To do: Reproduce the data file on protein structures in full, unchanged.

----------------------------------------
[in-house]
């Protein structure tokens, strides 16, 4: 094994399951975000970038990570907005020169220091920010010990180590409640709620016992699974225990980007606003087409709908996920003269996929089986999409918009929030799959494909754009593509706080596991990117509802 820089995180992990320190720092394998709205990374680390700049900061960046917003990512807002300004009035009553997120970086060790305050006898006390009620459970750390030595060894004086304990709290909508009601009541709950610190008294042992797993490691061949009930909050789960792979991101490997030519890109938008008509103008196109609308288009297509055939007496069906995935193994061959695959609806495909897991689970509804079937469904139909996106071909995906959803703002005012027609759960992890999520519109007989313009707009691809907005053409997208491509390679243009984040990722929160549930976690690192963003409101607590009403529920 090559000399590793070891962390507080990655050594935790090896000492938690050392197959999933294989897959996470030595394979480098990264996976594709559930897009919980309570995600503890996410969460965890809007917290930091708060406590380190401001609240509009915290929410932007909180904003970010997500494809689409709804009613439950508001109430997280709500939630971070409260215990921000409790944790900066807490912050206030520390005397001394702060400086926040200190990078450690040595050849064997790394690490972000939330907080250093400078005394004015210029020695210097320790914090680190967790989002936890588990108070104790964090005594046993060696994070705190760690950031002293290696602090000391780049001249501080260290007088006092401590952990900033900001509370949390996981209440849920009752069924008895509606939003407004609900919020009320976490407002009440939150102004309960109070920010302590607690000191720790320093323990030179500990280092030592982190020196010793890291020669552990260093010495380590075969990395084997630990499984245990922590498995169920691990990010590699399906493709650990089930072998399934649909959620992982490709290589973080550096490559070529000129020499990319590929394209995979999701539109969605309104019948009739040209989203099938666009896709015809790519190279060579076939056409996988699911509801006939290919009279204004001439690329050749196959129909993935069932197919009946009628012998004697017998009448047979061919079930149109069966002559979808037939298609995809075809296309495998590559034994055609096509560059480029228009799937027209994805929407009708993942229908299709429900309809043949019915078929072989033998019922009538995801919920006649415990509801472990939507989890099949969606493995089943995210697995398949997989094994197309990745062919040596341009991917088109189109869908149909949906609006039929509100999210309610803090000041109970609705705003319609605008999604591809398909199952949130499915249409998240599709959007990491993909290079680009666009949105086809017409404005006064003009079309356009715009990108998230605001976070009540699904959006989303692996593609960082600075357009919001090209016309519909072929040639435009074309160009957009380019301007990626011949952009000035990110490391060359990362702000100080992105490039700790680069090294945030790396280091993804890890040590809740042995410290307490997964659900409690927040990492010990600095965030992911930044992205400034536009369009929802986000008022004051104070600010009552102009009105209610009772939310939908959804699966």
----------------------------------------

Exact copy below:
[in-house]
């Protein structure tokens, strides 16, 4: 094994399951975000970038990570907005020169220091920010010990180590409640709620016992699974225990980007606003087409709908996920003269996929089986999409918009929030799959494909754009593509706080596991990117509802 820089995180992990320190720092394998709205990374680390700049900061960046917003990512807002300004009035009553997120970086060790305050006898006390009620459970750390030595060894004086304990709290909508009601009541709950610190008294042992797993490691061949009930909050789960792979991101490997030519890109938008008509103008196109609308288009297509055939007496069906995935193994061959695959609806495909897991689970509804079937469904139909996106071909995906959803703002005012027609759960992890999520519109007989313009707009691809907005053409997208491509390679243009984040990722929160549930976690690192963003409101607590009403529920 090559000399590793070891962390507080990655050594935790090896000492938690050392197959999933294989897959996470030595394979480098990264996976594709559930897009919980309570995600503890996410969460965890809007917290930091708060406590380190401001609240509009915290929410932007909180904003970010997500494809689409709804009613439950508001109430997280709500939630971070409260215990921000409790944790900066807490912050206030520390005397001394702060400086926040200190990078450690040595050849064997790394690490972000939330907080250093400078005394004015210029020695210097320790914090680190967790989002936890588990108070104790964090005594046993060696994070705190760690950031002293290696602090000391780049001249501080260290007088006092401590952990900033900001509370949390996981209440849920009752069924008895509606939003407004609900919020009320976490407002009440939150102004309960109070920010302590607690000191720790320093323990030179500990280092030592982190020196010793890291020669552990260093010495380590075969990395084997630990499984245990922590498995169920691990990010590699399906493709650990089930072998399934649909959620992982490709290589973080550096490559070529000129020499990319590929394209995979999701539109969605309104019948009739040209989203099938666009896709015809790519190279060579076939056409996988699911509801006939290919009279204004001439690329050749196959129909993935069932197919009946009628012998004697017998009448047979061919079930149109069966002559979808037939298609995809075809296309495998590559034994055609096509560059480029228009799937027209994805929407009708993942229908299709429900309809043949019915078929072989033998019922009538995801919920006649415990509801472990939507989890099949969606493995089943995210697995398949997989094994197309990745062919040596341009991917088109189109869908149909949906609006039929509100999210309610803090000041109970609705705003319609605008999604591809398909199952949130499915249409998240599709959007990491993909290079680009666009949105086809017409404005006064003009079309356009715009990108998230605001976070009540699904959006989303692996593609960082600075357009919001090209016309519909072929040639435009074309160009957009380019301007990626011949952009000035990110490391060359990362702000100080992105490039700790680069090294945030790396280091993804890890040590809740042995410290307490997964659900409690927040990492010990600095965030992911930044992205400034536009369009929802986000008022004051104070600010009552102009009105209610009772939310939908959804699966």